As I entered the establishment, I was overwhelmed by a sweet, sweet rush of nostalgic overload. Rows of arcade cabinets, their screens emitting a heavenly glow of 8-bit opulence. The beautiful, busy noises of monaural explosions, laser beams, and Ms. Pac-Man’s wakka-wakka-wakkas. The clink-clanks of pinballs smacking bumpers and flippers, and the frustrated groans of players who lost their final lives. Truly, this was Gamer Country.
If you have a niche for retro, ‘80s-era arcades that are all but extinct in this age of MMORPGs, first-person shooters, and downloadable content, then you can scratch it at Rusty Quarters Retro Arcade & Museum. Located right next to the Bryant Lake Bowl in the Lyn-Lake neighborhood, Rusty Quarters got its start last December, founded by the husband-and-wife team of Sage and Annie Spirtos, who originally owned a gift and novelty shop before discovering a couple of vintage arcade cabinets in storage. Testing out the waters by placing them in the kids’ shopping area, the Spirtoses finally had enough financial success with the games to invest in buying and fixing up over 20 classic arcade games. Ever since, it’s been a hotspot for old-school gaming aficionados, attracting both newbies and seasoned pros (local and out-of-state, even out-of-country).
For yours truly, it was simultaneously refreshing and jarring to step into an honest-to-God arcade parlor, since they seemed to have died out 10 to 15 years ago. And when I say “honest-to-God arcade parlor,” I mean the kind where you aren’t forced to buy a cheeseburger or overpriced “game cards” in order to play. Instead of being a glitzy, corporate behemoth whose sole intent is to max out your wallets, Rusty Quarters serves as a vintage throwback to those places where kids and teens would take a load off after a long day at school. I mean, there’s a fridge with classic Coke bottles, framed photos of ‘50s-era toy robots on the walls, and wall cubbies plastered with “Space Invaders” decals. This was the place for me.
I loaded my pocket with quarters and cracked my knuckles. It was business time.
Primed and ready to slay the electronic beasts that stood before me, I started with the pinball machines (my ultimate Achilles’ heel when it comes to gaming), specifically with Indiana Jones pinball. Let’s just say that I wasn’t going to break any high scores anytime soon. Normally, you’d think that 57 million points was an impressive haul, but NOOOOOO! I caught my second wind, however, when I absolutely dominated “Space Invaders” (thanks to years of experience playing it in the waiting room of my old family dentist’s office), not to mention childhood favorite “X-Men: Children of the Atom” (my strategy for that one? Always play as Iceman). I won’t even get into what happened with “Frogger”.
By the end of this game-boy’s journey, my wrists and forearms were stiff as hell. My eyes, still readjusting from the flashing lights. Pockets, cleaned out. My mouth was sore from gritting my teeth in both suspense and frustration. But I still felt like I had accomplished something truly special. It was that sense of a true challenge only felt when the stakes were high and the quarters were limited–something I can’t really say for my experiences in modern console gaming. Sage–better known to Facebook fans as “The Rube”–would agree, pointing out the palpable sense of social interaction that only an arcade can foster.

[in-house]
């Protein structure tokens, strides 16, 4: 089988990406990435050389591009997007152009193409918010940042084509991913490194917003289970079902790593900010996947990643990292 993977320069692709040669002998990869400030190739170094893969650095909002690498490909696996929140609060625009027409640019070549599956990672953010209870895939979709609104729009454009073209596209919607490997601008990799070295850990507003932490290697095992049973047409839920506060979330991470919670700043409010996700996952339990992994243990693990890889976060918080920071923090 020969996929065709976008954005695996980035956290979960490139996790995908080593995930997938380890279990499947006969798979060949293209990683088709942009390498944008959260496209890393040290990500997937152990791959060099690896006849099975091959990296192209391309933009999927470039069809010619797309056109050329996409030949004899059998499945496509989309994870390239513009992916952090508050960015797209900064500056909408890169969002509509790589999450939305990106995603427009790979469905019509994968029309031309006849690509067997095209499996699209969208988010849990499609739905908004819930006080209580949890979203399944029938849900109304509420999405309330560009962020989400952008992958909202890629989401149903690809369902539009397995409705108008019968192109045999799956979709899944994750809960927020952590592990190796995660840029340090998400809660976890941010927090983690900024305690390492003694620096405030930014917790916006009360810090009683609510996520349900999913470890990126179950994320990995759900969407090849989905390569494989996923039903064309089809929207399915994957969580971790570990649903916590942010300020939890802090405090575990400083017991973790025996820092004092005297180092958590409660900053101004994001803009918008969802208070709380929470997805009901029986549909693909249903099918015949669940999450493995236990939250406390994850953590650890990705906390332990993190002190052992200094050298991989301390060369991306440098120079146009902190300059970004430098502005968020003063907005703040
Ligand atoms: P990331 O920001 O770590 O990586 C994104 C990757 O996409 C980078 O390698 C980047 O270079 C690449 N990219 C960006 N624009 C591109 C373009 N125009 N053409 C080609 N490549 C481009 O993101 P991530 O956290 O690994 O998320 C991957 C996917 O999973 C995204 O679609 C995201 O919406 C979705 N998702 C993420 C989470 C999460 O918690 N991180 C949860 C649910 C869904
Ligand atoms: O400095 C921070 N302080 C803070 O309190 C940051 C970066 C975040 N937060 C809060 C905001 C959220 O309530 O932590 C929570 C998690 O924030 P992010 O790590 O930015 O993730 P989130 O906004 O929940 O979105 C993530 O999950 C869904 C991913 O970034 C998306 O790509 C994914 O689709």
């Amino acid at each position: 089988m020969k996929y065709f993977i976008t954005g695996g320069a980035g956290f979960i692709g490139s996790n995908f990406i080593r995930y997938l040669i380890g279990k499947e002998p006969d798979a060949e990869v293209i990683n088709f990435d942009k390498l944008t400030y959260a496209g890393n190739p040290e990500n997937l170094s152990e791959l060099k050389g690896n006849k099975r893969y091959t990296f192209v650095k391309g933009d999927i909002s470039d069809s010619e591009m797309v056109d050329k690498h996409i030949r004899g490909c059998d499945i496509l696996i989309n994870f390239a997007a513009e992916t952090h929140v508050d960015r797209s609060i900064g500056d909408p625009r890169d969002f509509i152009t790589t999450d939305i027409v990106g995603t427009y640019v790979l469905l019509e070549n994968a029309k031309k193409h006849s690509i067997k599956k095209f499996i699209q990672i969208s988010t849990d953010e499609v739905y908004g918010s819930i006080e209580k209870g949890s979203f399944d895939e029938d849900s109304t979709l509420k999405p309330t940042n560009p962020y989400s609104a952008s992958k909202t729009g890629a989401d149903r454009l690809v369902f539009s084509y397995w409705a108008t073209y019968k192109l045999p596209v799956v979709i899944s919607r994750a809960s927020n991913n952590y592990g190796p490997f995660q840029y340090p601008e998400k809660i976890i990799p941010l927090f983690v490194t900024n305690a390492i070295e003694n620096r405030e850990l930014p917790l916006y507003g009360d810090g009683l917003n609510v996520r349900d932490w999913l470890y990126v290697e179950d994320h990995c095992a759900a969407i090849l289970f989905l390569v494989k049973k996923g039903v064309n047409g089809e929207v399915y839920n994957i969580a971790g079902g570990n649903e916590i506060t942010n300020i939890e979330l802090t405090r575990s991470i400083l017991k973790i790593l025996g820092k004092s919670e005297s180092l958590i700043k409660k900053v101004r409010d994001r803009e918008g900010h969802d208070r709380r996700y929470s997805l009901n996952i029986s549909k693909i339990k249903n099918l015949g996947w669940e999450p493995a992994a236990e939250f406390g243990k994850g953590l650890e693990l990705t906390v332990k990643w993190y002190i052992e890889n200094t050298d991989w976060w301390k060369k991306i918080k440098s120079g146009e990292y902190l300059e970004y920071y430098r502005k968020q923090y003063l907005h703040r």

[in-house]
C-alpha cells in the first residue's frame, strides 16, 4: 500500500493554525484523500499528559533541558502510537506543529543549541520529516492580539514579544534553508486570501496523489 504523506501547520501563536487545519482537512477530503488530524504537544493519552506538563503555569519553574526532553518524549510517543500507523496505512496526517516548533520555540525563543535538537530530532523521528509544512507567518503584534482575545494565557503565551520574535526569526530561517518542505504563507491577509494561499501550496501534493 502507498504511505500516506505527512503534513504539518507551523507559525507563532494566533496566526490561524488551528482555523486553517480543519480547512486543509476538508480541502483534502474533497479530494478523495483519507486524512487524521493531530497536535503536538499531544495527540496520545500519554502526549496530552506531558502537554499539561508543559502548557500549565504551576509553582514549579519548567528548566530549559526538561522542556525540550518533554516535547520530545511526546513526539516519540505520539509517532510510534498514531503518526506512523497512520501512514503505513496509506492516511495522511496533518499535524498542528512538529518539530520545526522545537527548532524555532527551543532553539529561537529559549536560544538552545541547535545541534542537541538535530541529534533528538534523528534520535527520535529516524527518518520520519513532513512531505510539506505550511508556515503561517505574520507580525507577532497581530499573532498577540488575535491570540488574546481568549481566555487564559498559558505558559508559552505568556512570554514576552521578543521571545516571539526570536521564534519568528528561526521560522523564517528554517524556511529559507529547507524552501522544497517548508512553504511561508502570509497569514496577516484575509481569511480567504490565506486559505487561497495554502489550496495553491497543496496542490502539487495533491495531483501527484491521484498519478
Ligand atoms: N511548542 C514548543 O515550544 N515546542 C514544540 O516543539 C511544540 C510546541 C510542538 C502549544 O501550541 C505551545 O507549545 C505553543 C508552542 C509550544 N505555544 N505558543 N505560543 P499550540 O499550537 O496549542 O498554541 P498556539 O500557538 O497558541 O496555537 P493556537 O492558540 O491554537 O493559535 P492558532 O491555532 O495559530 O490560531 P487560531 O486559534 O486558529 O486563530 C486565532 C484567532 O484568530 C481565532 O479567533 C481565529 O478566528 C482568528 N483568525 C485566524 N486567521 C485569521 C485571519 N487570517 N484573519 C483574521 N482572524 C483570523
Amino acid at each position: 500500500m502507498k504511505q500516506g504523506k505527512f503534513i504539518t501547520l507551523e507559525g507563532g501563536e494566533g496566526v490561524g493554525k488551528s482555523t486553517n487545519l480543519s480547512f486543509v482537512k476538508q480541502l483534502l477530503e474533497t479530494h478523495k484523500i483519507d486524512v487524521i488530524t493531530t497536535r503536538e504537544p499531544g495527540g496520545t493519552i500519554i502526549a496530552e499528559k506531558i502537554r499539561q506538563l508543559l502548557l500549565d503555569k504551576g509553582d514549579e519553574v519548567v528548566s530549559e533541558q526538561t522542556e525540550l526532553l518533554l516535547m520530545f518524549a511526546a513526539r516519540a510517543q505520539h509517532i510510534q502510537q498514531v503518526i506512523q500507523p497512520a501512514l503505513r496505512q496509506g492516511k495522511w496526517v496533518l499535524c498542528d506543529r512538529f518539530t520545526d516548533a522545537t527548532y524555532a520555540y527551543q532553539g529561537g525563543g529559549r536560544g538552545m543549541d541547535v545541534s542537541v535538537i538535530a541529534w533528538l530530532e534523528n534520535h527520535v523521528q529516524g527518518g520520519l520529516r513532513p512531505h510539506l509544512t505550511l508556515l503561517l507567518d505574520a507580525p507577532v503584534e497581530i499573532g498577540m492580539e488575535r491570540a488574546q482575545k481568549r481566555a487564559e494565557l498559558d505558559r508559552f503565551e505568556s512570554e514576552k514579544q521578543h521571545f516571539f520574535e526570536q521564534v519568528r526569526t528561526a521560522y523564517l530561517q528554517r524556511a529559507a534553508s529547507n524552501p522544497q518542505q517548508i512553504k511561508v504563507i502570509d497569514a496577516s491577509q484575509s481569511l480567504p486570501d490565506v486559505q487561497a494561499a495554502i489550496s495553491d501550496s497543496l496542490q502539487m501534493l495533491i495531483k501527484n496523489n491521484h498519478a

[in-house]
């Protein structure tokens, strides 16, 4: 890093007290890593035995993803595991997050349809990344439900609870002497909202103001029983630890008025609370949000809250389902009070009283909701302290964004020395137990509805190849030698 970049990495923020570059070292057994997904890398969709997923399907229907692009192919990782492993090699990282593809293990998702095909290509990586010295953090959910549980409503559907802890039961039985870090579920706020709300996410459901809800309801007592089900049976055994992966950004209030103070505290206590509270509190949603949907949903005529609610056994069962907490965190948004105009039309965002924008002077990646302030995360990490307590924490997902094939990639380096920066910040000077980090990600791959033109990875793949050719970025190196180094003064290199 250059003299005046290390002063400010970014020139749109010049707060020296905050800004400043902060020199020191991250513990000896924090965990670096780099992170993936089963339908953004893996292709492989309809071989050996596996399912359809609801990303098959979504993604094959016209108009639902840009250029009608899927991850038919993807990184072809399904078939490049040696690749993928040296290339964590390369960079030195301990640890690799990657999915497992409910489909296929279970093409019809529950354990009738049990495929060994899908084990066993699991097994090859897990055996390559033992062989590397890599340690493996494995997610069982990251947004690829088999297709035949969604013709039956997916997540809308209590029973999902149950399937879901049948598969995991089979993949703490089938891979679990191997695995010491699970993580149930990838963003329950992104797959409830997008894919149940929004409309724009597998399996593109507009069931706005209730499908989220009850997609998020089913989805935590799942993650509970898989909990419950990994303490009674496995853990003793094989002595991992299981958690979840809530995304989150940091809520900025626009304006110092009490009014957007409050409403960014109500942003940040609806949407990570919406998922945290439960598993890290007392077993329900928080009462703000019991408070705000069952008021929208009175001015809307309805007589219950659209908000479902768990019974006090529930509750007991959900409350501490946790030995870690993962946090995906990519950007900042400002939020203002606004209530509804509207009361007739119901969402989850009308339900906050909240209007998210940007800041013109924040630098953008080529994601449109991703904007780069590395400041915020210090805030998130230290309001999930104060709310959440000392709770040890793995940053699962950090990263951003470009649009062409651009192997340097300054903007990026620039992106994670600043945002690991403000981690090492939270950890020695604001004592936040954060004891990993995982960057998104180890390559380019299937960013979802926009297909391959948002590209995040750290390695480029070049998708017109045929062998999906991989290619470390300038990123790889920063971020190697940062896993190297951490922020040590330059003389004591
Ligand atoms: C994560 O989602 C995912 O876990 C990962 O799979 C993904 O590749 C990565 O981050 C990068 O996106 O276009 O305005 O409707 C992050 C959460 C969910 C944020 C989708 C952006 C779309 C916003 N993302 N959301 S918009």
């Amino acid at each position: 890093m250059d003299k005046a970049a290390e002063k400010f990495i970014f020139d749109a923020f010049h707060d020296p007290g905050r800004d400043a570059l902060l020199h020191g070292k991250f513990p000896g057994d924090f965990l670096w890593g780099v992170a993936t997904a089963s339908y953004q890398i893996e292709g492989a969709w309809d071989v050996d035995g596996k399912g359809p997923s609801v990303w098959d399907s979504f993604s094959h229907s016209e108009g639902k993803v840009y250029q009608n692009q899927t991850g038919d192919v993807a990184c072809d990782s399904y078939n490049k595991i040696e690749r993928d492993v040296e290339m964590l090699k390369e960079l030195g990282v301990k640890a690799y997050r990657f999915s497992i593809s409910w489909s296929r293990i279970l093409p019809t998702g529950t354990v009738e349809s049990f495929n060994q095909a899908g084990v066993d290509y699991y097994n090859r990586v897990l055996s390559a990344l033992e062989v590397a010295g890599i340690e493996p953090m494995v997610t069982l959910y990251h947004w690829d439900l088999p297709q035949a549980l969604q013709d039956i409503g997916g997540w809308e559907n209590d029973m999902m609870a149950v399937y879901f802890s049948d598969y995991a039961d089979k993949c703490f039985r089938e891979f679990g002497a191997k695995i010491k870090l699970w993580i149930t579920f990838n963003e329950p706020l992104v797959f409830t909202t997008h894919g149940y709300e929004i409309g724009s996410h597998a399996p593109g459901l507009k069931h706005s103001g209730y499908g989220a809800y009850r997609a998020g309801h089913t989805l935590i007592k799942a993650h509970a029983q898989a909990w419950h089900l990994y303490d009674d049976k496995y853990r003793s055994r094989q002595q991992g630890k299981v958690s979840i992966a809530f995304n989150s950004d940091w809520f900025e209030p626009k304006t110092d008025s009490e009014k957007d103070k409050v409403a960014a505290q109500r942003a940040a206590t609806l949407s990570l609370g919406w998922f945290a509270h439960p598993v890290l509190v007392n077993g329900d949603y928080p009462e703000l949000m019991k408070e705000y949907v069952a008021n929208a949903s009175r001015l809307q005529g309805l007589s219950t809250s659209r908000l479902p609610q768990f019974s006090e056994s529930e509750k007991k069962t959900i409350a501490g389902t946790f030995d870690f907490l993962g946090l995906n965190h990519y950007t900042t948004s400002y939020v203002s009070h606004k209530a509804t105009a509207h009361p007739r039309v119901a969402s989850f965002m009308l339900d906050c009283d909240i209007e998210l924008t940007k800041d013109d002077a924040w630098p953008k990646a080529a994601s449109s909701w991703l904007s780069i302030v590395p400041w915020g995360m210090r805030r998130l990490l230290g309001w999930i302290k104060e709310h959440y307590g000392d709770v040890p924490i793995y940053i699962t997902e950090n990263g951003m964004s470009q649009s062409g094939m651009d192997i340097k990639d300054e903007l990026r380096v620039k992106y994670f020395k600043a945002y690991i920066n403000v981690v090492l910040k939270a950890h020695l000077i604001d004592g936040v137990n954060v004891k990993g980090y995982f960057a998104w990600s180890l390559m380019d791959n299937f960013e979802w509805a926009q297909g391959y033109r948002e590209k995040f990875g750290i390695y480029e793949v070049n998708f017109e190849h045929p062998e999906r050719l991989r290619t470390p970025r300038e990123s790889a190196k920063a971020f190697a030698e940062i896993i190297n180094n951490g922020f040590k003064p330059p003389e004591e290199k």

“When you’re playing something like an Xbox, you do have social interaction, but it’s not the same,” said Sage. “When you play with your friends online, it’s not an event. You’re not calling people and saying, ‘Hey, you wanna get a slice and hit the arcade?’ And that’s what people really like.”
Luckily, the community’s proven that there’s still a place in the world for good ol’ fashioned arcade games. This past April, the Spirtoses were in dire financial straits, amassing debt that they attributed to lost weekend revenue during the shaky springtime weather. After informing online fans of their dilemma, the Spirtoses were overwhelmed by a massive outpouring of community support, receiving donations exceeding $3,000 in 16 days.
“Since we’ve had that back-debt cleared up, business has been booming,” said Sage. “It’s really cool, really exciting, really touching. I can’t thank those people more than enough that we have this place and that we keep on going.”
And yet, Sage acknowledges that there are still challenges ahead. Some places– such as a new Las Vegas-style “barcade” called Insert Coin(s) possibly hitting downtown Minneapolis this winter—have the financial high ground, calling into question how much of Rusty Quarters’ business they’ll take. But the Spirtoses have high hopes nonetheless.
“We’re hoping that we’ll still be your neighborhood arcade,” said Sage. “We’ll still be that place where you’re gonna want to bring your kids and experience the joy of yesteryear.”
He didn’t need to tell me twice. Simply put, if you want an oh-so-delicious taste of gaming’s kickass glory days—whether it’s buying or selling classic game cartridges, renting out the establishment for private parties and events, or simply bathing in beauteous marvels of “Donkey Kong,” “Centipede,” and “Rampage” with your buddies—put down your Xbox controller, head over to Rusty Quarters and drop some serious coin.